Ok, so if you definitely have bad clusters then that could be hindering Autopsy or any other tool from seeing the partition. I don’t know if Autopsy will address the EXT3 partition because Windows requires a separate driver to see it, that’s something I’d punt to the Autopsy people.
You could image the entire drive using FTK imager and then use the Windows to pull it up in Autopsy. This may work but it really depends on what/where those bad cluster are, on weather it will work.
The best thing is to attempt to recover the bad clusters. My goto tool for over ten years is Spinrite (no affiliation) it costs about $90 USD but well worth it. It has saved several of my drives from bad clusters, which made recovery from a non-bootable system. I also use it as a maintenance on all my drives, (twice a year) and I’ve noticed a performance increase on my systems after running it.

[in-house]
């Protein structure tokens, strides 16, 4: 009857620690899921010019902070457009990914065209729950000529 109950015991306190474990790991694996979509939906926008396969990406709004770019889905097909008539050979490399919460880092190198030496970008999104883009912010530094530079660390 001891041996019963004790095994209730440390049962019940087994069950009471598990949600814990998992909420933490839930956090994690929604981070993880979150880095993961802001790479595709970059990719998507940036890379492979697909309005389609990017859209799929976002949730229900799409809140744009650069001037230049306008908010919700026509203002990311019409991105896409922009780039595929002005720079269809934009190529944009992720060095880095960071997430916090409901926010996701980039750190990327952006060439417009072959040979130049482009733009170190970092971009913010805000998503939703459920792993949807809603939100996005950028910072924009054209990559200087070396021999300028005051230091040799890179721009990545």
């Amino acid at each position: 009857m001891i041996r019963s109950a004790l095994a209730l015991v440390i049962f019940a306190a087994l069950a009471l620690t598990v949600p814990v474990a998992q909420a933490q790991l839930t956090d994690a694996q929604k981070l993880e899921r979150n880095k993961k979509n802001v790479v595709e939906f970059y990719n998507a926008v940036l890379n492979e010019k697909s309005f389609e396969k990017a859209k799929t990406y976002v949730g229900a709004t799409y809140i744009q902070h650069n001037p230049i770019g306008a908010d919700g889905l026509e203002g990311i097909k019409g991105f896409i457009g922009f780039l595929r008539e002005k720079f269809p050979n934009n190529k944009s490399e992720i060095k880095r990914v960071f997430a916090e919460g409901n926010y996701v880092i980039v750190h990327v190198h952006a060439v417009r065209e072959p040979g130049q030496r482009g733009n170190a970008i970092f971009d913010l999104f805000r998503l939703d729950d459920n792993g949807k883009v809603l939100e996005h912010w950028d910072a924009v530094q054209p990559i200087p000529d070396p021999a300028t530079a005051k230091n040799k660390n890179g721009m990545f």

You will get the iso or create an iso from the spinrite.exe, make a bootable USB, boot the spinrite (If you have UEFI you may need to set it back to legacy bios/cmos). Run spinrite on level 2 (default) on the drive in question. The down side is expect it to take a long freaking time, days to weeks. When spinrite hits a bad sector it will crunch on that sector until all possible attempts fail, for a long time so no telling how long it will take.